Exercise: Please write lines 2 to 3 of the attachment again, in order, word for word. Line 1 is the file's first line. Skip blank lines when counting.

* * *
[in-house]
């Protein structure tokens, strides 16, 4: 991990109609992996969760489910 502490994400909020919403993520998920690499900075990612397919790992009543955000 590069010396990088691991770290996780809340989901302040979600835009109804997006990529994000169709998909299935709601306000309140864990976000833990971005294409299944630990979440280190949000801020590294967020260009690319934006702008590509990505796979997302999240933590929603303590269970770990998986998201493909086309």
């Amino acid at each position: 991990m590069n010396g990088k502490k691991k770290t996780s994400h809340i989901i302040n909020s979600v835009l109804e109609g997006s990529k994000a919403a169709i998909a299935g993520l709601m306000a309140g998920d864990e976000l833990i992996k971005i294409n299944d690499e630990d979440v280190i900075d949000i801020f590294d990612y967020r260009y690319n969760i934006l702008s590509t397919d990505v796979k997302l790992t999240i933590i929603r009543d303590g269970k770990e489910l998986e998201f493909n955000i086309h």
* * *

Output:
């Protein structure tokens, strides 16, 4: 991990109609992996969760489910 502490994400909020919403993520998920690499900075990612397919790992009543955000 590069010396990088691991770290996780809340989901302040979600835009109804997006990529994000169709998909299935709601306000309140864990976000833990971005294409299944630990979440280190949000801020590294967020260009690319934006702008590509990505796979997302999240933590929603303590269970770990998986998201493909086309």
């Amino acid at each position: 991990m590069n010396g990088k502490k691991k770290t996780s994400h809340i989901i302040n909020s979600v835009l109804e109609g997006s990529k994000a919403a169709i998909a299935g993520l709601m306000a309140g998920d864990e976000l833990i992996k971005i294409n299944d690499e630990d979440v280190i900075d949000i801020f590294d990612y967020r260009y690319n969760i934006l702008s590509t397919d990505v796979k997302l790992t999240i933590i929603r009543d303590g269970k770990e489910l998986e998201f493909n955000i086309h």